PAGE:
Starting the summer season with a bang
PITTSFIELD — Far beyond the right centerfield wall at Wahconah Park, past the flagpole and scoreboard and trees overlooking the field, five people were huddled around a series of wooden crates in the Pittsfield Cemetery. The cases were stocked with black cylinders, mortars containing aerial shells that, in just a couple of hours, would be launched into the night sky and explode, delighting the thousands of spectators who stuck around for the Pittsfield Suns' post-game fireworks display following the team's home opener on Saturday, June 3.
The show was the first of four scheduled post-game pyrotechnics events at Suns games this season. These exhibitions highlight the club's lengthy entertainment menu in 2017. There will be a promotion at every one of its 29 home games this season, according to the team's website.
"We kind of leave the baseball to Coach [Matt] Gedman. He's the baseball guy. We are more wrapped up in providing the fans with a positive fan experience from an entertainment, food and beverage standpoint," said Brian Flagg, the team's director of corporate partnerships, in the park's concourse during the early innings.
The events range from the practical (a Suns baseball cap giveaway on July 25) to the potentially chaotic (dog day on July 5) to the absurd (Christmas in July on July 11). But even for longtime Pittsfield baseball fan Jon Bourdeau, 70, these promotions are necessary because they bring more fans to the stadium. He has attended games at Wahconah Park since the 1960s, when future Hall of Famer Carlton Fisk played for the Double-A Pittsfield Red Sox, and remembers when only hundreds of fans would show up for Eastern League games. The attendance for the Suns' home opener was 3,365.
"This weather is terrible," Bourdeau said of the brisk opener while leaning against the fence down the third-base line. "I'm tickled to death they got a crowd tonight."
Heather McBean of Lanesborough and her 6-year-old daughter, Phoenix, planned to stay for the fireworks. McBean has stood on top of a parking garage to watch them in the past, and Phoenix began jumping up and down when asked if she was excited for the post-game festivities.
"Yes!" she exclaimed.
She was not alone. In the past, fireworks nights have been among the Suns' most popular promotions, but the team has decreased the number of them this year due to neighbors' complaints about their frequency and lateness.
"Who are we really hurting by having fireworks?" Carl Palmberg asked as he watched his five colleagues setting up the show from afar. The lead technician of a group subcontracting for a company called Pyrotecnico, Palmberg has worked with the Suns on and off for the past four seasons, he said.
"They've always treated us well," Palmberg said of the Suns' management team, though he added that most sponsors are supportive. He has done displays for the Pawtucket Red Sox, helped with effects on films such as the 2016 "Ghostbusters" remake and, more recently, worked at the Boston Calling music festival in Allston, he said.
After a stint as a demolitions expert in the U.S. Army, Palmberg, 58, began his career in pyrotechnics in the early 1990s, but he has been setting off fireworks, legally and illegally, for his entire life.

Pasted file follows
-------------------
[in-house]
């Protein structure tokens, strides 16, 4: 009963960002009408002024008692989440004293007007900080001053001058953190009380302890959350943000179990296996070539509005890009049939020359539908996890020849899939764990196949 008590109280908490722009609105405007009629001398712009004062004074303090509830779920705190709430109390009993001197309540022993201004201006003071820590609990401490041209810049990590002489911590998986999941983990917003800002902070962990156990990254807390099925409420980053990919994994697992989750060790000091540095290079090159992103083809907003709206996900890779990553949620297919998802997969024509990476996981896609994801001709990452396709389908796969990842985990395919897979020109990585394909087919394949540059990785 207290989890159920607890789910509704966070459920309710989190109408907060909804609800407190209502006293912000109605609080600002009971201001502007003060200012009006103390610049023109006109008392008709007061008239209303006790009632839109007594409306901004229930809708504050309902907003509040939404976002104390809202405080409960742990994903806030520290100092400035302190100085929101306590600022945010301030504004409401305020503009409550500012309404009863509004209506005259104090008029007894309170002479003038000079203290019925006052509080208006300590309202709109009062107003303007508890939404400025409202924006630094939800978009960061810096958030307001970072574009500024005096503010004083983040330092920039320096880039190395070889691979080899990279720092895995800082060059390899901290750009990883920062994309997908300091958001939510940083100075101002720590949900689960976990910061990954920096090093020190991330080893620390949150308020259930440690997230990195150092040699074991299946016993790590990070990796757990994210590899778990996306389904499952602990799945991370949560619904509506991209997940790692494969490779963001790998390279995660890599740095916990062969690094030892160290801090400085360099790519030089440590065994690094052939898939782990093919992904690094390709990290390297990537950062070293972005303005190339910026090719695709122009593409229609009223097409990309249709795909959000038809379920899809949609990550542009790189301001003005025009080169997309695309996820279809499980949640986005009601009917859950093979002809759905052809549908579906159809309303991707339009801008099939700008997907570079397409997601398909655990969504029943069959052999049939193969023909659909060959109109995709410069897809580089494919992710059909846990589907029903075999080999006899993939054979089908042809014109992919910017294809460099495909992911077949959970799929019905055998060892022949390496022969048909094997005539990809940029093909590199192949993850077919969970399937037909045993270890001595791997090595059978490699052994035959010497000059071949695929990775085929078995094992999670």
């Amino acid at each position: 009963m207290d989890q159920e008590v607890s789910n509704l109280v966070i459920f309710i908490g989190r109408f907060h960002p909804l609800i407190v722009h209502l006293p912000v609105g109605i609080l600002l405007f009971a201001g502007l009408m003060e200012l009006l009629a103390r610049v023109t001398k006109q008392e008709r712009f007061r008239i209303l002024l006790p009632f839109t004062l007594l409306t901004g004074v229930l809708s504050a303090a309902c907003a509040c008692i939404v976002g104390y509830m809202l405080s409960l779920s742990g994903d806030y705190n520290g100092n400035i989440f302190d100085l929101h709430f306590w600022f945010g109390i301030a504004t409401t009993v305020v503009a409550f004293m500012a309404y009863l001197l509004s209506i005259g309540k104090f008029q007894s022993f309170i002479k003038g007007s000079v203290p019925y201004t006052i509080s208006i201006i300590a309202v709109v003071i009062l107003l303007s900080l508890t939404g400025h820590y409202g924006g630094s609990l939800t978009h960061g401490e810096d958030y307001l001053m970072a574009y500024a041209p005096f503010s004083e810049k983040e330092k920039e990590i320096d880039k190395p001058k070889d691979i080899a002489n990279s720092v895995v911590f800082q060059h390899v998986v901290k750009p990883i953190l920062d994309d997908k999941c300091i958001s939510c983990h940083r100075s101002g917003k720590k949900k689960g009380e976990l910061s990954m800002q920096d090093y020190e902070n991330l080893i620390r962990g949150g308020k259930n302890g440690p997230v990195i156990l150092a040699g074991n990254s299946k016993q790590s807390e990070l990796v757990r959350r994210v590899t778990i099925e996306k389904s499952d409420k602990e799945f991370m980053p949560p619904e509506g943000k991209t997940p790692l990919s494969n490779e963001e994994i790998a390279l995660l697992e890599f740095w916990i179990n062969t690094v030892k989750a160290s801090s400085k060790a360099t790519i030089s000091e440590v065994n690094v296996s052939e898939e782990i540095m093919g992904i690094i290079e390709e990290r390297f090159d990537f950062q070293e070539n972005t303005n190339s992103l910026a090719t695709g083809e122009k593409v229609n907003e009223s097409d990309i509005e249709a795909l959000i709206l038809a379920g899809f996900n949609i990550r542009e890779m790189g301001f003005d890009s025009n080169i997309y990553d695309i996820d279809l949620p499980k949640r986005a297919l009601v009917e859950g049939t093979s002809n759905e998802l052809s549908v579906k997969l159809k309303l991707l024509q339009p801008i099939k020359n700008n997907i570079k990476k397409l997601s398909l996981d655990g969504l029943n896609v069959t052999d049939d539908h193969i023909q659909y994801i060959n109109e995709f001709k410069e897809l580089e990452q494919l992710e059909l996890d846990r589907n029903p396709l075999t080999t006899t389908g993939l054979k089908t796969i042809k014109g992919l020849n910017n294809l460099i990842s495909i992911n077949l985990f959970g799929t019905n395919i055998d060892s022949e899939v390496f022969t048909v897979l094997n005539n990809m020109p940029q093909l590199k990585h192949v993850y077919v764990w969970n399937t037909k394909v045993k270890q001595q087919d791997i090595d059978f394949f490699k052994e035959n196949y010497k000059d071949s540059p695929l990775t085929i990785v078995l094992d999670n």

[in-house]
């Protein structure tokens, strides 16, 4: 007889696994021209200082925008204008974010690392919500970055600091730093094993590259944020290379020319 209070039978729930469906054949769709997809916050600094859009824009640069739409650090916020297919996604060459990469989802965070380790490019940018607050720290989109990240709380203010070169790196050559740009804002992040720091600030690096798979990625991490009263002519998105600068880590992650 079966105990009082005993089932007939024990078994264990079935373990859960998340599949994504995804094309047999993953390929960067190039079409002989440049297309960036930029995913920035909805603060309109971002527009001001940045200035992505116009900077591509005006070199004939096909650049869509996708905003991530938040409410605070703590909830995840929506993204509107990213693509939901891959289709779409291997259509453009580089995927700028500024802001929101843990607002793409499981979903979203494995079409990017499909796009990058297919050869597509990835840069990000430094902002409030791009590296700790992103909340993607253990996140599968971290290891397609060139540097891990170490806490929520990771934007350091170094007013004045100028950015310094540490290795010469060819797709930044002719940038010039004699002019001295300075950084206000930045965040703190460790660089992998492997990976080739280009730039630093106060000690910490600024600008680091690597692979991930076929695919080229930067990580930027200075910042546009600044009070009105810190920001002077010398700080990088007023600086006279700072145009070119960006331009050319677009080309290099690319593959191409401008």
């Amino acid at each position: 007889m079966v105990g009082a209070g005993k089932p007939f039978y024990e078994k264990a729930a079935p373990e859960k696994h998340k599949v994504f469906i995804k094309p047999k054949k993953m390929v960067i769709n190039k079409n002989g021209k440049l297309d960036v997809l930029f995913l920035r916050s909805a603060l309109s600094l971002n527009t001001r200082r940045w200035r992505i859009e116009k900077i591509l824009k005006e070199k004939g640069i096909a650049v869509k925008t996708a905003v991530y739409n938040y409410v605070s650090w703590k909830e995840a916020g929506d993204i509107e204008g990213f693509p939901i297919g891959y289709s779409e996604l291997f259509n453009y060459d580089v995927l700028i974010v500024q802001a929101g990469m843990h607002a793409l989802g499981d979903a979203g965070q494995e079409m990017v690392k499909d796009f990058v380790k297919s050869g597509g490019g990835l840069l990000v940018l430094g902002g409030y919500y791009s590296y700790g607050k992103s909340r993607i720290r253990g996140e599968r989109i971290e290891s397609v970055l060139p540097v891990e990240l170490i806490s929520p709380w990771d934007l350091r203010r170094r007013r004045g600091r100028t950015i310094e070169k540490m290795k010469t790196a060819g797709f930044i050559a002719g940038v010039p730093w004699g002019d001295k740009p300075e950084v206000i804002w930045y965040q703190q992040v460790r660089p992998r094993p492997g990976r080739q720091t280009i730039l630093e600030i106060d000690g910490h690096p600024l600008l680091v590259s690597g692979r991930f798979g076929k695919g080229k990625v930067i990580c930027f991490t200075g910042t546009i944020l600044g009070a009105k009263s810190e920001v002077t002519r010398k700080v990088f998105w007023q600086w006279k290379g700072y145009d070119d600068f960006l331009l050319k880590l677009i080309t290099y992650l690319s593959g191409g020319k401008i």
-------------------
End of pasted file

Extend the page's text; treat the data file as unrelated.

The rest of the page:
"Boys and toys rhyme for a reason," he said.
Palmberg has passed along this passion to his sons, 18-year-old Nicholas and 20-year-old Carl. Both regularly work for him. On this night, Nicholas assisted with the shell and fuse preparation alongside Palmberg's wife, Dianne. Carl decided to stay home, but he and his brother put on a show at a country club in Worcester the previous weekend, according to Palmberg.
"They love it. They want to get their licenses," Palmberg said. In Massachusetts, you must work for at least three years on a professional fireworks crew, complete a safety course and obtain reference letters from licensed pyrotechnics professionals, among other requirements, to receive a license. Palmberg said he is licensed in Massachusetts, Connecticut and Rhode Island for both indoor and outdoor exhibitions.
"Every time I go down the road, and I see one of those flashing lights that say, 'Fireworks are illegal in Massachusetts,' I look at it and say, 'Screw you they are.' You got to pay for a permit, and that's it," he said.
The permit application process takes about three weeks, according to Palmberg, with approval needed from the sponsor, property owner, town (or city) and state. For this event, Pittsfield Fire Department inspector Mike Sawicki also supervised the crew's work, ensuring that no spectators were within a 210-foot radius of the explosions. (The largest shells were three inches in diameter, and Massachusetts mandates 70 feet of clearance for every inch.)
As the game entered the later innings, the workers put on hard hats and ear protection. Palmberg gathered the crew. "If anything happens, meet by the big tree," he said, pointing uphill.
At 9:34 p.m., Sawicki was alerted that the outfield and beer garden areas were cleared following a 4-1 Suns victory over the Bristol Blues. At 9:35, a five-second stadium countdown could be heard through the trees, and shortly thereafter, the show commenced.
For 12 minutes, bright streaks of light filled the sky and illuminated the cemetery, temporarily turning night to day. The crowd clapped and hollered in approval.
"It went OK, except for the fact a couple [shells] didn't go tonight," Palmberg said after the finale. In the minutes that followed, some of the remaining shells went off sporadically. The crowd continued to cheer.
TALK TO US
If you'd like to leave a comment (or a tip or a question) about this story with the editors, please email us. We also welcome letters to the editor for publication; you can do that by filling out our letters form and submitting it to the newsroom.